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Tiresias: The Ancient Mediterranean Religions Source Database



8001
Mishnah, Beitzah, 5


nanIf one invited guests to his home, they may not take away with them [any] portions unless he [the host] had assigned for them their portions on the eve of Yom Tov. One may not give drink and then slaughter wilderness animals, but one may give drink and slaughter household animals. The following are household animals: they that spend the night in town. Pasture animals are they that spend the night in pasture ground.,If one has his produce in another town, and the inhabitants of that city made an eruv in order to bring to him some of his produce, they may not bring it to him. But if he himself made an eruv, his produce is like himself.,A live coal is [restricted to the same limits] as its owner, but a flame can be taken anywhere. In respect of a live coal of sanctified property [one who makes use of it] is considered as having trespassed, but as for a flame [of sanctified property], one may not derive benefit from it, but [one who does] has not trespassed. If one carries out a live coal into the public domain [on Shabbat] he is liable, but [if he carries out] a flame he is exempt. [The water from]: A private well is [restricted to the same limits] as its owner, And [the water from a well] belonging to the inhabitants of that town is [restricted to the same limits] as the people of that town; And [the water from a well] belonging to those who came up from Babylonia is [restricted to the same limits] as he who draws [the water].,A beast and utensils are [restricted to the same limits] as the feet of the owners. One who gives his cow over to his son or to a cowherd [to tend], they are [restricted to the same limits] as the feet of the owner. Vessels which have been set apart for [the use or] one of the brothers in a house, are [restricted to the same limits] as his feet, but [those utensils] which have not been so set apart, can be taken [only] to a place where [all the brothers] may go.,Every [act] for which one is liable on Shabbat because of mandated rest [shevut], [or] because it is only optional [reshut], [or] even though it is a religious act [mitzvah], he is also liable on Yom Tov.For the following acts he is liable because of shevut: One may not climb a tree, And one may not ride on an animal. And one may not swim in water. And one may not clap hands, nor slap [thighs], nor dance. For the following acts he is liable because they are only optional: One may not judge; And one may not betroth a wife, nor perform halizah, nor perform yibbum [consumate a levirate marriage]. And for the following acts one is liable even though it is a religious act [mitzvah]: One may not dedicate [anything to the Temple], nor vow a personal valuation, nor make a vow of herem, nor set aside terumah or tithes. All these things they [the rabbis said that they are forbidden] on Yom Tov, how much more so [are they forbidden] on Shabbat. There is no difference between Yom Tov and Shabbat except for the preparation of food alone.,One who borrows a vessel from his neighbor on the eve of Yom Tov, [it is restricted to the same limits] as the feet of the borrower. [But if he borrowed it] on Yom Tov, it is as the feet of the lender. A woman who borrowed from her neighbor spices, water or salt for her dough, these are [restricted to the same limits] as the feet of both them. Rabbi Judah exempts in the case of water, because it is not substantial.,One may let down fruit through a trap-door on Yom Tov but not on Shabbat. And one may cover up fruit with vessels on account of the rain, and likewise jars of wine and jars of oil. And one may place a vessel beneath the drops of rain [even] on Shabbat.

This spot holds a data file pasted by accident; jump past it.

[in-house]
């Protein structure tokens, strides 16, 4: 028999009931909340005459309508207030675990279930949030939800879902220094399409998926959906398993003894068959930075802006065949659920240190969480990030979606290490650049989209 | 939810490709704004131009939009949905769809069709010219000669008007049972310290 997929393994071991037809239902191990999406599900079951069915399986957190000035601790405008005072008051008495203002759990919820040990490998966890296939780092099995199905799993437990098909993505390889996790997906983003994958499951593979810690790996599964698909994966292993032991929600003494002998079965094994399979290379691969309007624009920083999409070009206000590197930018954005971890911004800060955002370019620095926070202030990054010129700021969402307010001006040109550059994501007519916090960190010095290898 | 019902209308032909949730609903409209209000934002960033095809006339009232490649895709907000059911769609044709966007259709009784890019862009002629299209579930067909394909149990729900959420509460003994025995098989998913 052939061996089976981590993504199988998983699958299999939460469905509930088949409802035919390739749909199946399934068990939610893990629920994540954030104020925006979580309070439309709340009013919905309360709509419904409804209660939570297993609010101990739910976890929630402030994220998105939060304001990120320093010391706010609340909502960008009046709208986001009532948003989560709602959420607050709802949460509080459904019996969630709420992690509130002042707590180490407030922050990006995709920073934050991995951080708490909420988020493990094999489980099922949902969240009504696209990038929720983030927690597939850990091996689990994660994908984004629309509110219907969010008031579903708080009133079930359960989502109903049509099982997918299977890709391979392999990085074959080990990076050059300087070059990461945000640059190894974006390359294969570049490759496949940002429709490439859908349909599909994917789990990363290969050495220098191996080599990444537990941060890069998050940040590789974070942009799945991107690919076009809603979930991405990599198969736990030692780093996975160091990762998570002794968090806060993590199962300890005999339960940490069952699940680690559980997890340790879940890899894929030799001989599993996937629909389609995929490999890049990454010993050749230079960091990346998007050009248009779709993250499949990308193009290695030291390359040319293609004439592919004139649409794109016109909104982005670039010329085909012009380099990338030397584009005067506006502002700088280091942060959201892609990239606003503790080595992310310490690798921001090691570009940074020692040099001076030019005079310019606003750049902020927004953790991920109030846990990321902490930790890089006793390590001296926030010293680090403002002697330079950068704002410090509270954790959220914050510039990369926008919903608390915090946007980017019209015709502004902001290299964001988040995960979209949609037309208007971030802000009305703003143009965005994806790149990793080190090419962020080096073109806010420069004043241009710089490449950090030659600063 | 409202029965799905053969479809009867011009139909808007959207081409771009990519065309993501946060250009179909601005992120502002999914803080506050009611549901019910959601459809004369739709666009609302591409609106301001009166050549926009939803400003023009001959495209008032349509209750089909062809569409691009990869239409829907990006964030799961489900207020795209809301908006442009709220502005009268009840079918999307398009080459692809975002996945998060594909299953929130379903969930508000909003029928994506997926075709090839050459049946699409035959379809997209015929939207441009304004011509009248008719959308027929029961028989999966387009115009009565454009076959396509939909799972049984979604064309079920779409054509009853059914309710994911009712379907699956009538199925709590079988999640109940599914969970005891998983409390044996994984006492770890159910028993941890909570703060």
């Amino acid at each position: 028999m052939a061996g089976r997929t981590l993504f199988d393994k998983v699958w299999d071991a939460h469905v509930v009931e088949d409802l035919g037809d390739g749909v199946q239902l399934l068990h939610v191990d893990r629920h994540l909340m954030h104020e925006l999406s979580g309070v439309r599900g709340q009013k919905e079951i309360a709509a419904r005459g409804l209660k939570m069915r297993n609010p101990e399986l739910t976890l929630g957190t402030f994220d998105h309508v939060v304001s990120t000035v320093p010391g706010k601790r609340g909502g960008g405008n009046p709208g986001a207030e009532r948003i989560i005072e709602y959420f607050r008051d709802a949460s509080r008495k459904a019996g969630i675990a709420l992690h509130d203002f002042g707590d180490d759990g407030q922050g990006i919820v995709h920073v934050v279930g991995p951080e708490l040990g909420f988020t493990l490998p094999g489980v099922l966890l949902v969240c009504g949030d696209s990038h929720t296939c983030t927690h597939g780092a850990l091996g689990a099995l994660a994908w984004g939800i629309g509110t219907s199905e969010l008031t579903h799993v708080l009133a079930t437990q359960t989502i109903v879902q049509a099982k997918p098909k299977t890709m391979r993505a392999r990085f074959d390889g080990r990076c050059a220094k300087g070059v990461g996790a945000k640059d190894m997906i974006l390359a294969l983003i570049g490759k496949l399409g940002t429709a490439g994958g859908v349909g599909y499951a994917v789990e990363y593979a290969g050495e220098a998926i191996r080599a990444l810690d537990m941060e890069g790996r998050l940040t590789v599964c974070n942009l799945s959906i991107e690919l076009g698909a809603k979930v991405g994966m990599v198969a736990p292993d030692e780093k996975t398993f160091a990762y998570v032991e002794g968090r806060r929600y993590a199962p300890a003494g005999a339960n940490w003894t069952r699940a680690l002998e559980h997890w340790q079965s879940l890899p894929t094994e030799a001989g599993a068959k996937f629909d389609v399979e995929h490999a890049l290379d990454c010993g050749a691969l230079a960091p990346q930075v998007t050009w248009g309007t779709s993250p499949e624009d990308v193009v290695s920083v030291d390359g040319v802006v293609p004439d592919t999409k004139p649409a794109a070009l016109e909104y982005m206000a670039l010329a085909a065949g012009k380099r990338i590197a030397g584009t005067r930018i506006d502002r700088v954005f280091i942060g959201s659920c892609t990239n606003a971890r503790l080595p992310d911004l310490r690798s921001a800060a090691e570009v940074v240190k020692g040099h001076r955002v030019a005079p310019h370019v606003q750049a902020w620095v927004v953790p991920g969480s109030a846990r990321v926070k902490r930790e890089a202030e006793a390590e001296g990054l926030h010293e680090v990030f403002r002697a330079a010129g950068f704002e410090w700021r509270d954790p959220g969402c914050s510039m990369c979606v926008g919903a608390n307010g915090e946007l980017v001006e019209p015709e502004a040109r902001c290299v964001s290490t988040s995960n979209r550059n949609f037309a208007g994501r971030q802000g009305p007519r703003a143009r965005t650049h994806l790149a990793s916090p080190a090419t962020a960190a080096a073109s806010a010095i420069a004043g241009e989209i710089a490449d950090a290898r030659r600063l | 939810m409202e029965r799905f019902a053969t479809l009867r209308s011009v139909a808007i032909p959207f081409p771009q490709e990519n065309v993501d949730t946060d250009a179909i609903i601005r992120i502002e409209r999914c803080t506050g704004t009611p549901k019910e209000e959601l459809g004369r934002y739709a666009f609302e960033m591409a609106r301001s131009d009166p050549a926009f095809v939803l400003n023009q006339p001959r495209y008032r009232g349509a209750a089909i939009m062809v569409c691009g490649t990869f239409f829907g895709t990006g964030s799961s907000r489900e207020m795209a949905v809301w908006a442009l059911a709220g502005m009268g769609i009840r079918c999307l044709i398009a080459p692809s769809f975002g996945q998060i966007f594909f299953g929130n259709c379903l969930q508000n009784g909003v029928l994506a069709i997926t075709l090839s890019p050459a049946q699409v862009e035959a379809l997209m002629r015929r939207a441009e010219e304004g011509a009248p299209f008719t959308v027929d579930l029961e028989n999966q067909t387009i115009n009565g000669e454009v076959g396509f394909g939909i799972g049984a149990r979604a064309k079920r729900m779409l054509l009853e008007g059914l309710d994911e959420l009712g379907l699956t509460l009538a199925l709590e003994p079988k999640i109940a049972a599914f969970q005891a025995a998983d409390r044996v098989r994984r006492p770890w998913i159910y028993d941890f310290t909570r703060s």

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biblical referents, in dead dea scrolls Jassen, Scripture and Law in the Dead Sea Scrolls (2014) 73
biblical referents, in rabbinic literature Jassen, Scripture and Law in the Dead Sea Scrolls (2014) 118
hermeneutical method, in rabbinic literature Jassen, Scripture and Law in the Dead Sea Scrolls (2014) 118
marriage Jassen, Scripture and Law in the Dead Sea Scrolls (2014) 118
thoughts, prohibition of, in rabbinic literature' Jassen, Scripture and Law in the Dead Sea Scrolls (2014) 118